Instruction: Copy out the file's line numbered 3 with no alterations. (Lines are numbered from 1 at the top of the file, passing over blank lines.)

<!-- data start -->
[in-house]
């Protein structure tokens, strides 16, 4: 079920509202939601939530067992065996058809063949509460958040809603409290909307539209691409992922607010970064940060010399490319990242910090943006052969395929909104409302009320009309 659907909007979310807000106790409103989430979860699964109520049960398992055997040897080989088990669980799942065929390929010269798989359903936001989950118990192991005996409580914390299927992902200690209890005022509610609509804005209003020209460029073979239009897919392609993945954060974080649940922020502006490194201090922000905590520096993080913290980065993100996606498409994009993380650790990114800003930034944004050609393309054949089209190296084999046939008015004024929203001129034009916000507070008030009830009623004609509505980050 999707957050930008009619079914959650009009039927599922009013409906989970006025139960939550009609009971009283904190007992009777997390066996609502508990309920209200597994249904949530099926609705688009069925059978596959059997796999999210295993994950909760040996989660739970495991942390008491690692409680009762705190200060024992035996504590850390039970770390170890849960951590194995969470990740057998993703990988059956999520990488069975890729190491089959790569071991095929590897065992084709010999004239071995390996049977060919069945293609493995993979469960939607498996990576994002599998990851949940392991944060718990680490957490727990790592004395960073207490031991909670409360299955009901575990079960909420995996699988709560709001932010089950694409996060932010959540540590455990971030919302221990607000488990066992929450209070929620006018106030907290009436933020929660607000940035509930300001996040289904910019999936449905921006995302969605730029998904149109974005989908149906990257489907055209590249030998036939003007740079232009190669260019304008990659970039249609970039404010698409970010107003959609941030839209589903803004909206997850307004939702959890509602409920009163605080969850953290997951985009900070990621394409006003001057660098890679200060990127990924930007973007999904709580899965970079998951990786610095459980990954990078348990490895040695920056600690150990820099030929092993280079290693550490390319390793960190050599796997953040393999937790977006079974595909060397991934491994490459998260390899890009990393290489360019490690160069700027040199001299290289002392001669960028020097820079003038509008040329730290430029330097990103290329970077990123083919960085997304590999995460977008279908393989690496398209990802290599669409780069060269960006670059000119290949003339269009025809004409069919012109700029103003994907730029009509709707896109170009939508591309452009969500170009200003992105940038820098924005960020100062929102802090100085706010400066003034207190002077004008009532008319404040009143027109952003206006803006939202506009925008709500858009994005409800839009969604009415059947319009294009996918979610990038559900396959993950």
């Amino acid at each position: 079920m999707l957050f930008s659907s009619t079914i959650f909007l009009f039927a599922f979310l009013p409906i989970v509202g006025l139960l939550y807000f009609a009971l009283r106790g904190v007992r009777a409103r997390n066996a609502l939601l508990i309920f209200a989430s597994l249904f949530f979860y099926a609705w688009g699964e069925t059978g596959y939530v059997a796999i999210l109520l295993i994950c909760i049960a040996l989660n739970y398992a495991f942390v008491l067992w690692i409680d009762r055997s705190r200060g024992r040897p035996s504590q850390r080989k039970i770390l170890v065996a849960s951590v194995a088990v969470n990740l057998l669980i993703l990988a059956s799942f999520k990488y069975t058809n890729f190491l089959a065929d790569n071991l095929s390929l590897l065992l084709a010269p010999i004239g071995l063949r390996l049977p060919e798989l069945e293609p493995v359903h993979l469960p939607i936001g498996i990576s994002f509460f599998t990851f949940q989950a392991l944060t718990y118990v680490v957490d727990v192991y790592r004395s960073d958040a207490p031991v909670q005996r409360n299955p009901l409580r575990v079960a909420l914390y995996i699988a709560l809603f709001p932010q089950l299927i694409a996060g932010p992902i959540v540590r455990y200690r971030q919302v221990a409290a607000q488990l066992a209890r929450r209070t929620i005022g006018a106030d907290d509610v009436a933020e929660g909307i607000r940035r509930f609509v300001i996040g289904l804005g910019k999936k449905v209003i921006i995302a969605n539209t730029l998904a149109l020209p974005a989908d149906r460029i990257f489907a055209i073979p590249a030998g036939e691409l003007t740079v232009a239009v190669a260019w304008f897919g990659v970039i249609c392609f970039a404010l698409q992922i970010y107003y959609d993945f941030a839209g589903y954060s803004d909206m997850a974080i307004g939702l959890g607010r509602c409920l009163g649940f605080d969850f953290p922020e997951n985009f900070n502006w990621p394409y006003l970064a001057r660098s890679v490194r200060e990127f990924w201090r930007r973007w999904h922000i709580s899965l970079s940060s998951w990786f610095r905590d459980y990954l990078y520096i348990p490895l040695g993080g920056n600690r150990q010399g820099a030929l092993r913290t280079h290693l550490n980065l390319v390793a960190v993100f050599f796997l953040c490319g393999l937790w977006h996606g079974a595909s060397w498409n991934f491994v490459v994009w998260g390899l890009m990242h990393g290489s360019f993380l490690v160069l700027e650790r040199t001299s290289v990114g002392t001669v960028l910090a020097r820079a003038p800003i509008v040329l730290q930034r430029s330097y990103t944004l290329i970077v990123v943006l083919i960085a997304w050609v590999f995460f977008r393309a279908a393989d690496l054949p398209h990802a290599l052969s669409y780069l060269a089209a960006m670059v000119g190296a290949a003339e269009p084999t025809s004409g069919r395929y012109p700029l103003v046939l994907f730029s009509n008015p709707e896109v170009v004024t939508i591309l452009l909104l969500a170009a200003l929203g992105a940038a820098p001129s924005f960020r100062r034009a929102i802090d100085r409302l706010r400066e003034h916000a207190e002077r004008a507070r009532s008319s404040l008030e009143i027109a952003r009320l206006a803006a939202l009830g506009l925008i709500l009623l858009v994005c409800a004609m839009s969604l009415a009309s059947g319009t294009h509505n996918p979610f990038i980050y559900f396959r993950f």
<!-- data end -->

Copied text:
């Amino acid at each position: 079920m999707l957050f930008s659907s009619t079914i959650f909007l009009f039927a599922f979310l009013p409906i989970v509202g006025l139960l939550y807000f009609a009971l009283r106790g904190v007992r009777a409103r997390n066996a609502l939601l508990i309920f209200a989430s597994l249904f949530f979860y099926a609705w688009g699964e069925t059978g596959y939530v059997a796999i999210l109520l295993i994950c909760i049960a040996l989660n739970y398992a495991f942390v008491l067992w690692i409680d009762r055997s705190r200060g024992r040897p035996s504590q850390r080989k039970i770390l170890v065996a849960s951590v194995a088990v969470n990740l057998l669980i993703l990988a059956s799942f999520k990488y069975t058809n890729f190491l089959a065929d790569n071991l095929s390929l590897l065992l084709a010269p010999i004239g071995l063949r390996l049977p060919e798989l069945e293609p493995v359903h993979l469960p939607i936001g498996i990576s994002f509460f599998t990851f949940q989950a392991l944060t718990y118990v680490v957490d727990v192991y790592r004395s960073d958040a207490p031991v909670q005996r409360n299955p009901l409580r575990v079960a909420l914390y995996i699988a709560l809603f709001p932010q089950l299927i694409a996060g932010p992902i959540v540590r455990y200690r971030q919302v221990a409290a607000q488990l066992a209890r929450r209070t929620i005022g006018a106030d907290d509610v009436a933020e929660g909307i607000r940035r509930f609509v300001i996040g289904l804005g910019k999936k449905v209003i921006i995302a969605n539209t730029l998904a149109l020209p974005a989908d149906r460029i990257f489907a055209i073979p590249a030998g036939e691409l003007t740079v232009a239009v190669a260019w304008f897919g990659v970039i249609c392609f970039a404010l698409q992922i970010y107003y959609d993945f941030a839209g589903y954060s803004d909206m997850a974080i307004g939702l959890g607010r509602c409920l009163g649940f605080d969850f953290p922020e997951n985009f900070n502006w990621p394409y006003l970064a001057r660098s890679v490194r200060e990127f990924w201090r930007r973007w999904h922000i709580s899965l970079s940060s998951w990786f610095r905590d459980y990954l990078y520096i348990p490895l040695g993080g920056n600690r150990q010399g820099a030929l092993r913290t280079h290693l550490n980065l390319v390793a960190v993100f050599f796997l953040c490319g393999l937790w977006h996606g079974a595909s060397w498409n991934f491994v490459v994009w998260g390899l890009m990242h990393g290489s360019f993380l490690v160069l700027e650790r040199t001299s290289v990114g002392t001669v960028l910090a020097r820079a003038p800003i509008v040329l730290q930034r430029s330097y990103t944004l290329i970077v990123v943006l083919i960085a997304w050609v590999f995460f977008r393309a279908a393989d690496l054949p398209h990802a290599l052969s669409y780069l060269a089209a960006m670059v000119g190296a290949a003339e269009p084999t025809s004409g069919r395929y012109p700029l103003v046939l994907f730029s009509n008015p709707e896109v170009v004024t939508i591309l452009l909104l969500a170009a200003l929203g992105a940038a820098p001129s924005f960020r100062r034009a929102i802090d100085r409302l706010r400066e003034h916000a207190e002077r004008a507070r009532s008319s404040l008030e009143i027109a952003r009320l206006a803006a939202l009830g506009l925008i709500l009623l858009v994005c409800a004609m839009s969604l009415a009309s059947g319009t294009h509505n996918p979610f990038i980050y559900f396959r993950f």